This country is infinitely richer than Thailand, yet we cannot even approach the quality of care available there, at a fraction of the cost of healthcare in Ireland. That fact alone ought to have long since accounted for Mary Harney's political career. Why it hasn't is simply beyond me.

Perhaps the people of Ireland are too complacent and accepting of appalling healthcare to demand better. Or perhaps I should fly back to Bangkok and have my head examined.

God knows, it would be inexpensive and the quality of care would be magnificent.

My toe's grand now, by the way. Thanks for asking.


Twenty Major said...

Plus you got the perfect cover for trip, you randy old sex tourist.

Twenty Major said...

your trip, of course.

JC Skinner said...

Spam from health service spammers has been deleted. And if more of it arrives, it'll be deleted too.

Caelen said...

I think you do the health service in Ireland an injustice. In my experience it has plenty of failings but it has lot going for it as well.

I've been treated abroad several times including Singapore, Thailand and the states and I would absolutely agree with your point about the quality of care that is available. Also your point about the cost is also correct. However it is slightly unfair to compare the cost of treatment in Thailand directly to the cost of treatment in Ireland without also comparing the costs of other goods in the two countries. For example I can get a great meal in bangkok for €3. But the same thing in Ireland would cost about €12. So it is reasonable to expect that the cost of medical care in Ireland would be 400% of that in Ireland.

Also when talking about Ireland's health system we should take into consideration that the bulk of our health system (all €15 Billion) is public (my 2 year old daughter recently crushed her finger and need plastic surgery to repair the name bed - all done in 24 hours - albeit with a lot of waiting around - but all done on the public system). However Thailand's public health system is shockingly poor (note that Singapore's is very good).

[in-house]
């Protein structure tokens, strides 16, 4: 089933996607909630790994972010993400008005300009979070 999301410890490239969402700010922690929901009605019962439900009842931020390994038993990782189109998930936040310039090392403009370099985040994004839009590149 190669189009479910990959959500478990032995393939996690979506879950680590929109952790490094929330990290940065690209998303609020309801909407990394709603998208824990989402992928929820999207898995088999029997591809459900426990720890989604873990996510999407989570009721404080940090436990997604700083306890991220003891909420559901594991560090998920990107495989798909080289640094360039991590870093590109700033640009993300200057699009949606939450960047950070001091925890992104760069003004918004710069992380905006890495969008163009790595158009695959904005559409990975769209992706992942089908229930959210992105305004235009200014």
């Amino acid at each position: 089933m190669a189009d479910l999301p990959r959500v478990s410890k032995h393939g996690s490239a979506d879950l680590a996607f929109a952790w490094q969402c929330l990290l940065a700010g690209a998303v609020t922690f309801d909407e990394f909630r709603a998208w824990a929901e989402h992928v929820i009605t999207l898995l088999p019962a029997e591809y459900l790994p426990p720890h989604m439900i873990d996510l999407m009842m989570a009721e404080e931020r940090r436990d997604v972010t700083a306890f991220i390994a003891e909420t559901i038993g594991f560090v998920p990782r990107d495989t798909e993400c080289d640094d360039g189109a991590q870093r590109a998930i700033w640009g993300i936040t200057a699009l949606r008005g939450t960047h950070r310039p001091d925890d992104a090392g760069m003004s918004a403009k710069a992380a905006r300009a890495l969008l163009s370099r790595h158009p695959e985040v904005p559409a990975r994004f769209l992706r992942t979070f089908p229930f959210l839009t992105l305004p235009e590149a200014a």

South East Asia has been very pro-active in developing themselves as a health tourist destination and successfully leverage their low cost base and their tourism infrastructure. However it is an 'industry' not a public service. What this means is that you need a treatment that they don't provide then they won't treat you. Our system is totally different.

Having said all of that I don't think there is anything wrong with the concept of travelling for medical attention. In fact it may be prudent for a small country, such as Ireland, to embrace medical tourism within the health system for non-time sensitive treatments that where we simply don't have the scale to provide the treatment effectively.

Thanks for the article - it has spark load of thoughs

JC Skinner said...

400% would be a reasonable expectation. However, the differential was closer to 2000%.
I wasn't seeking to equate the public health care systems of Ireland and Thailand. Effectively, there IS no public healthcare in South East Asia. I have noticed, however, that the public systems in places like Hungary greatly supercede our own.
What I was pointing out was that even PRIVATE healthcare here is overpriced and underachieves compared to what's available in places like Thailand. If you can fly to Thailand, or South Africa, receive better treatment in better conditions with equal or better doctors, have a holiday while you recover, and come home still having saved around 50% of the Irish asking price, then something's very wrong.
Thanks for the comment. It too was thought-provoking.